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HAMILTON FEMINIST ZINE FAIR Vania Pagniello Contributor

Good, not-so-ol’fashioned DIY feminism, friends and fun at the Hamilton Feminist Zine Fair this Saturday. On Nov. 11, Hamilton will be celebrating its third annual Feminist Zine Fair. With double the amount of artists who sold their work in the first year, the event is now being hosted on the fourth floor of the Hamilton Public Library from 11 a.m. to 4:30 p.m., in order to accommodate the increasing number participants. The free-of-charge event is hosted by the Sexual Assault Centre (Hamilton Area), an organization dedicated to supporting survivors of sexual assault and gender-based violence. SACHA’s intention for the event is to create a safe space for marginalized voices to be heard and to deepen individuals’ understandings of feminisms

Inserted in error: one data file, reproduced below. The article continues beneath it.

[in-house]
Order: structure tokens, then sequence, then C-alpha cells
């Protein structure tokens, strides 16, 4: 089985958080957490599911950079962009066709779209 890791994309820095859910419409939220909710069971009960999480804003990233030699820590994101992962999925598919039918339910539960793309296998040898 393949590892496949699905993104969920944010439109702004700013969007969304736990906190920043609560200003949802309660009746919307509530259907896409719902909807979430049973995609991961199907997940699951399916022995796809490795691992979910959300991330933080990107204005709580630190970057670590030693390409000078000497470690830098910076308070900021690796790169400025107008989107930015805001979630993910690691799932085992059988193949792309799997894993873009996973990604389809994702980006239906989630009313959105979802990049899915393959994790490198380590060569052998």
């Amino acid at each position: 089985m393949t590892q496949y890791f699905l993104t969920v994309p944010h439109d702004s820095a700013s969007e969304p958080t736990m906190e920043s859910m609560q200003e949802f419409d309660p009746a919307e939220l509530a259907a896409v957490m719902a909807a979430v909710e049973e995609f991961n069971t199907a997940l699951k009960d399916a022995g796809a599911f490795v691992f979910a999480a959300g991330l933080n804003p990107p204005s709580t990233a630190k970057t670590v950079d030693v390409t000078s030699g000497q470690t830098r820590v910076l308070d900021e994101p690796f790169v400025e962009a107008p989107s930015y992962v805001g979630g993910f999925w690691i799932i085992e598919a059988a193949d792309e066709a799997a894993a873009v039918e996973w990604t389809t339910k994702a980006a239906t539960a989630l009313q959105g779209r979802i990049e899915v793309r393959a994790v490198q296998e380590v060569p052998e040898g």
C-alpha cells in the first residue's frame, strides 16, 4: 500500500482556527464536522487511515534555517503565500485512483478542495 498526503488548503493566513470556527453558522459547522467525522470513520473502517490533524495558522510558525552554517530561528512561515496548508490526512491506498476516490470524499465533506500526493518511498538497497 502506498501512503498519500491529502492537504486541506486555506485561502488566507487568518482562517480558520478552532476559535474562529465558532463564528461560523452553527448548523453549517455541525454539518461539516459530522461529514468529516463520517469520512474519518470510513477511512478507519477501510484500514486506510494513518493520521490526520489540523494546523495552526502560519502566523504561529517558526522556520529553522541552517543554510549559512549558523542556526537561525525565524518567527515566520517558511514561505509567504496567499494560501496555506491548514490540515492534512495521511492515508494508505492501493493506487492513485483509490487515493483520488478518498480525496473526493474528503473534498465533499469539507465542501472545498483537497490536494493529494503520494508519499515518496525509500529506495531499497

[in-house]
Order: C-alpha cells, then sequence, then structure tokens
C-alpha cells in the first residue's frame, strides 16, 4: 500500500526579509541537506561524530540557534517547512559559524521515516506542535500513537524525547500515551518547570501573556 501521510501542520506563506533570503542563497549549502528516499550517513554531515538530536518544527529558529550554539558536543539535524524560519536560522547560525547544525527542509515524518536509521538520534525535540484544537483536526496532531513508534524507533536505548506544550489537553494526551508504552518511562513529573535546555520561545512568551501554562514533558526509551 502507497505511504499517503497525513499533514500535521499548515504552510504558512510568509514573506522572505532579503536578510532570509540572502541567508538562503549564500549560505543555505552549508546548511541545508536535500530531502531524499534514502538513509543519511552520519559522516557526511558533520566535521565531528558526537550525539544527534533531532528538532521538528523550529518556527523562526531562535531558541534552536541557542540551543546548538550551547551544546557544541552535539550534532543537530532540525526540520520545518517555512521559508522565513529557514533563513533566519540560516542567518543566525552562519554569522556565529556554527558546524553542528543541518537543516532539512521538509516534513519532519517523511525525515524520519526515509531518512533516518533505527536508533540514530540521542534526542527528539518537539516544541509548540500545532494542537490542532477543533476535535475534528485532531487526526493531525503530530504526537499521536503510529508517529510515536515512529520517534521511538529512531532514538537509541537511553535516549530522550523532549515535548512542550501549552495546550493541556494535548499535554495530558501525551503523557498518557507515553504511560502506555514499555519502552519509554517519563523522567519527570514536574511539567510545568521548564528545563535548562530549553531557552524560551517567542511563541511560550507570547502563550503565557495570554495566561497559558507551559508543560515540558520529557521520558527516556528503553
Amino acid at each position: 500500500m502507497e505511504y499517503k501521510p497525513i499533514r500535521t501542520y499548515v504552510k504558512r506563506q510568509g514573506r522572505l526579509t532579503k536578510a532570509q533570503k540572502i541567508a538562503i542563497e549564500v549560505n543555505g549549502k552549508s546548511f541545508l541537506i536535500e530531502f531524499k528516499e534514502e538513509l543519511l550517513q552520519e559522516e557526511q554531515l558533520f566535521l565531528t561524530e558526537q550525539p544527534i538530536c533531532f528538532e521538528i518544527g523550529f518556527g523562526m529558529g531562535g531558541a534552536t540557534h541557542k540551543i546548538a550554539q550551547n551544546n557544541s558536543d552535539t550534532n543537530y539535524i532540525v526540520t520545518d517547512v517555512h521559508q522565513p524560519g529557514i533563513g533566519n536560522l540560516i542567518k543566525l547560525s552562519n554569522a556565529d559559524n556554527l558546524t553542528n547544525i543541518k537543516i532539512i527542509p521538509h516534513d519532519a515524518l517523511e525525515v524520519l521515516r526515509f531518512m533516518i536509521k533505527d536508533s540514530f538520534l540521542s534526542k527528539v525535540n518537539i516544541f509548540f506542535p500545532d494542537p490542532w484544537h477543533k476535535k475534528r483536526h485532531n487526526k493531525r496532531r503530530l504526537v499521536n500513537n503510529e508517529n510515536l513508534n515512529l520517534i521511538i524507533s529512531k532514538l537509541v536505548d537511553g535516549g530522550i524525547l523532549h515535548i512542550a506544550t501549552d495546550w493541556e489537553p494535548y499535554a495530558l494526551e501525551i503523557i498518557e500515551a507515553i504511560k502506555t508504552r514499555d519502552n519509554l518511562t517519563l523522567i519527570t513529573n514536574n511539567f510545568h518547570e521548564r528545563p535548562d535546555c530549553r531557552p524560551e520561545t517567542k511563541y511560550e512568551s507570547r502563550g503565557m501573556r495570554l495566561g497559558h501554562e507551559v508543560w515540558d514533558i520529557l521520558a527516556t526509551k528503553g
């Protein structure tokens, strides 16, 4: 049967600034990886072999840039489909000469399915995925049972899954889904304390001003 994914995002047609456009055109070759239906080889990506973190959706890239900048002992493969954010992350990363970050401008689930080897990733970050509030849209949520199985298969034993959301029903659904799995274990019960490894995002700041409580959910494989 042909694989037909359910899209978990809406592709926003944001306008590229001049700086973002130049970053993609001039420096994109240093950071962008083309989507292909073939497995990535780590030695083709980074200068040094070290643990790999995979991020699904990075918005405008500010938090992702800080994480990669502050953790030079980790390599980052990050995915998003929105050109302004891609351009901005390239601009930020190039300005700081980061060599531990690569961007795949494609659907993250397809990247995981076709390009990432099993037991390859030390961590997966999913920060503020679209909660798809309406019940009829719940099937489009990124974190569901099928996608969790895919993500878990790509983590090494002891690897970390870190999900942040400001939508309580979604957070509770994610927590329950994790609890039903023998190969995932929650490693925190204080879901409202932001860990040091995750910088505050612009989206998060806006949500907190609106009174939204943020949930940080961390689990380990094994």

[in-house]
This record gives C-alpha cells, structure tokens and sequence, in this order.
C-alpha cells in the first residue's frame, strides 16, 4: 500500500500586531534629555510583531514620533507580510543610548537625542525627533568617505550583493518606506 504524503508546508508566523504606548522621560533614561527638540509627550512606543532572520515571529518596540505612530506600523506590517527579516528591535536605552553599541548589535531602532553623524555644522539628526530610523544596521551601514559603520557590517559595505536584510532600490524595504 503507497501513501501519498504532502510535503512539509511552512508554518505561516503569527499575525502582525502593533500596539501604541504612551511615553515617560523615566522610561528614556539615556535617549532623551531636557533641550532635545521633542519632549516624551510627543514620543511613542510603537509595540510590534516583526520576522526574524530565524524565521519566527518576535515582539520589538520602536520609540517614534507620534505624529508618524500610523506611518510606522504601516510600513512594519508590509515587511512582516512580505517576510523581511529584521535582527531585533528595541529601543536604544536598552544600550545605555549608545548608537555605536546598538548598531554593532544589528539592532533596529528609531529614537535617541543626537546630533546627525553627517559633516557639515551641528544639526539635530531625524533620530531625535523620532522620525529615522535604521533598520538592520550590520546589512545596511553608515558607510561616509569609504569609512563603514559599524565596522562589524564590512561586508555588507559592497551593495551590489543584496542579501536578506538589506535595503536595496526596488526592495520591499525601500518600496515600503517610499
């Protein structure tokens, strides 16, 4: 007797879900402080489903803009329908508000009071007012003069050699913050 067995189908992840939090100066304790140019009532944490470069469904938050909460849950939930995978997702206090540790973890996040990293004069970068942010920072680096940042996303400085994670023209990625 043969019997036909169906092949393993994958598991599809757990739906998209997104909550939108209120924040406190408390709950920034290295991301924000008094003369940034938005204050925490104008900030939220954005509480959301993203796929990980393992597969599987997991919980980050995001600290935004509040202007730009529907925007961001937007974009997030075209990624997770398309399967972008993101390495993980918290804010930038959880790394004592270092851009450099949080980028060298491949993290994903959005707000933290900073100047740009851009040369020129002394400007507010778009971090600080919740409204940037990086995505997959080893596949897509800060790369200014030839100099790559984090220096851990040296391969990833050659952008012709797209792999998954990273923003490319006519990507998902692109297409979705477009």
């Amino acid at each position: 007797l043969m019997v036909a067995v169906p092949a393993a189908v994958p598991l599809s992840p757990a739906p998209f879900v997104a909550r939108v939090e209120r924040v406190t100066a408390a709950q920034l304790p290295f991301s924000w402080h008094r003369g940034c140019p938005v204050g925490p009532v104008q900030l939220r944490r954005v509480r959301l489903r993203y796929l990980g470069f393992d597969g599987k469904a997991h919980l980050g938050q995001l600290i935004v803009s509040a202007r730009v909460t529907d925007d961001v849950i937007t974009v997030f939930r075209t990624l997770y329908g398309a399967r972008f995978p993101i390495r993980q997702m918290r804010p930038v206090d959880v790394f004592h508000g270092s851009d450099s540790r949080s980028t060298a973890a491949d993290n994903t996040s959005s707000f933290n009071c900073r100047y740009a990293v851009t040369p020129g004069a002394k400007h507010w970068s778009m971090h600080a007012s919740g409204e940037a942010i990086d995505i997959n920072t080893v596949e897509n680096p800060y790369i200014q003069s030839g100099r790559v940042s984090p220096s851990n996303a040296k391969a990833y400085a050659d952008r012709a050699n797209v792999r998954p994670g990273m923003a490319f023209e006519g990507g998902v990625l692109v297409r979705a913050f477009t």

through discussion and art. A zine is a self-published miniature magazine. Topics of zines range from political narratives to fan fiction to illustrations. They typically sell for between $2 and $5. In the case of the Hamilton Feminist Zine Fair, the connecting theme underlying all zine topics is feminism. Promisingly, there will be a variety of topics mirroring the diversity of human experiences and expression. Zinesters are deeply embedded within the workings of this event. They will be seated behind the tables that showcase their zines and sometimes other purchasable items like stickers, pins, t-shirts, and treats too. As necessary as the transaction of money is for the artists, they are not just vendors. Many welcome discussions keeping in mind the ultimate objective of the fair: the exchanging of ideas. An enjoyable experience is